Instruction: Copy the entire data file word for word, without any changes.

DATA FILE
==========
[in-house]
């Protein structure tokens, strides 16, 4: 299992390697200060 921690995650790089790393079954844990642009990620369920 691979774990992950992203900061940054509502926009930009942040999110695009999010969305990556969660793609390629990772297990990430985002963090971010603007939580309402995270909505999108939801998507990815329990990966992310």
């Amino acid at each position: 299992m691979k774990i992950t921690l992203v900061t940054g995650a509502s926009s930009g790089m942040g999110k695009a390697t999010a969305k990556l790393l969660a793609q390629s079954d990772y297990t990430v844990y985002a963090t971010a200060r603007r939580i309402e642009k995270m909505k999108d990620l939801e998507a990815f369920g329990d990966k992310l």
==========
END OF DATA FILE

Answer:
[in-house]
């Protein structure tokens, strides 16, 4: 299992390697200060 921690995650790089790393079954844990642009990620369920 691979774990992950992203900061940054509502926009930009942040999110695009999010969305990556969660793609390629990772297990990430985002963090971010603007939580309402995270909505999108939801998507990815329990990966992310």
């Amino acid at each position: 299992m691979k774990i992950t921690l992203v900061t940054g995650a509502s926009s930009g790089m942040g999110k695009a390697t999010a969305k990556l790393l969660a793609q390629s079954d990772y297990t990430v844990y985002a963090t971010a200060r603007r939580i309402e642009k995270m909505k999108d990620l939801e998507a990815f369920g329990d990966k992310l």